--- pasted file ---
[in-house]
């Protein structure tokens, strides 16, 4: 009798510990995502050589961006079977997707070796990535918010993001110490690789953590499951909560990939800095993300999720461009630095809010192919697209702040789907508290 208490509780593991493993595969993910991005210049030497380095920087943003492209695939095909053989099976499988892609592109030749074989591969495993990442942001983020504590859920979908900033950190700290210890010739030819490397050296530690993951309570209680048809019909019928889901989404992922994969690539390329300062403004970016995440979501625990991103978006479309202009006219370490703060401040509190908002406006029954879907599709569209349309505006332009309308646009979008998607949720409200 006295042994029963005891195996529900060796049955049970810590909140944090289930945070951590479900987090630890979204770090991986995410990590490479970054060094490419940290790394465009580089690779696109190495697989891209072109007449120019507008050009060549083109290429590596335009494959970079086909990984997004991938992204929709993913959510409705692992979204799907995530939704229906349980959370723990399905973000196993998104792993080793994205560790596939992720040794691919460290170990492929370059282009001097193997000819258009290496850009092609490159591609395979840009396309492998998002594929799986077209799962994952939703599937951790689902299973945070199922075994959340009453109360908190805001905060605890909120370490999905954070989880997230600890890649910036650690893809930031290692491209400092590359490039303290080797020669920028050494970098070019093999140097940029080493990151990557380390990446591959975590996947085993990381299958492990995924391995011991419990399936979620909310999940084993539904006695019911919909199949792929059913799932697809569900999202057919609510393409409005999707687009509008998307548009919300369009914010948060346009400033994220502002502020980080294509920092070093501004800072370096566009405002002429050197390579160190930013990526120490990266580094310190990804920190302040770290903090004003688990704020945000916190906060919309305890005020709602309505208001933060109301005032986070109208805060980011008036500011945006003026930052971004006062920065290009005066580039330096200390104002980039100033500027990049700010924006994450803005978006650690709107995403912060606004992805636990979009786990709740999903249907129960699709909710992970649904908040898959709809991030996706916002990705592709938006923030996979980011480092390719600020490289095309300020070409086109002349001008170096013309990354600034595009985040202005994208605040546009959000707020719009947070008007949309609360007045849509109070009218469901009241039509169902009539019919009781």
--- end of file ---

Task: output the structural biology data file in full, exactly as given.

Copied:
[in-house]
């Protein structure tokens, strides 16, 4: 009798510990995502050589961006079977997707070796990535918010993001110490690789953590499951909560990939800095993300999720461009630095809010192919697209702040789907508290 208490509780593991493993595969993910991005210049030497380095920087943003492209695939095909053989099976499988892609592109030749074989591969495993990442942001983020504590859920979908900033950190700290210890010739030819490397050296530690993951309570209680048809019909019928889901989404992922994969690539390329300062403004970016995440979501625990991103978006479309202009006219370490703060401040509190908002406006029954879907599709569209349309505006332009309308646009979008998607949720409200 006295042994029963005891195996529900060796049955049970810590909140944090289930945070951590479900987090630890979204770090991986995410990590490479970054060094490419940290790394465009580089690779696109190495697989891209072109007449120019507008050009060549083109290429590596335009494959970079086909990984997004991938992204929709993913959510409705692992979204799907995530939704229906349980959370723990399905973000196993998104792993080793994205560790596939992720040794691919460290170990492929370059282009001097193997000819258009290496850009092609490159591609395979840009396309492998998002594929799986077209799962994952939703599937951790689902299973945070199922075994959340009453109360908190805001905060605890909120370490999905954070989880997230600890890649910036650690893809930031290692491209400092590359490039303290080797020669920028050494970098070019093999140097940029080493990151990557380390990446591959975590996947085993990381299958492990995924391995011991419990399936979620909310999940084993539904006695019911919909199949792929059913799932697809569900999202057919609510393409409005999707687009509008998307548009919300369009914010948060346009400033994220502002502020980080294509920092070093501004800072370096566009405002002429050197390579160190930013990526120490990266580094310190990804920190302040770290903090004003688990704020945000916190906060919309305890005020709602309505208001933060109301005032986070109208805060980011008036500011945006003026930052971004006062920065290009005066580039330096200390104002980039100033500027990049700010924006994450803005978006650690709107995403912060606004992805636990979009786990709740999903249907129960699709909710992970649904908040898959709809991030996706916002990705592709938006923030996979980011480092390719600020490289095309300020070409086109002349001008170096013309990354600034595009985040202005994208605040546009959000707020719009947070008007949309609360007045849509109070009218469901009241039509169902009539019919009781």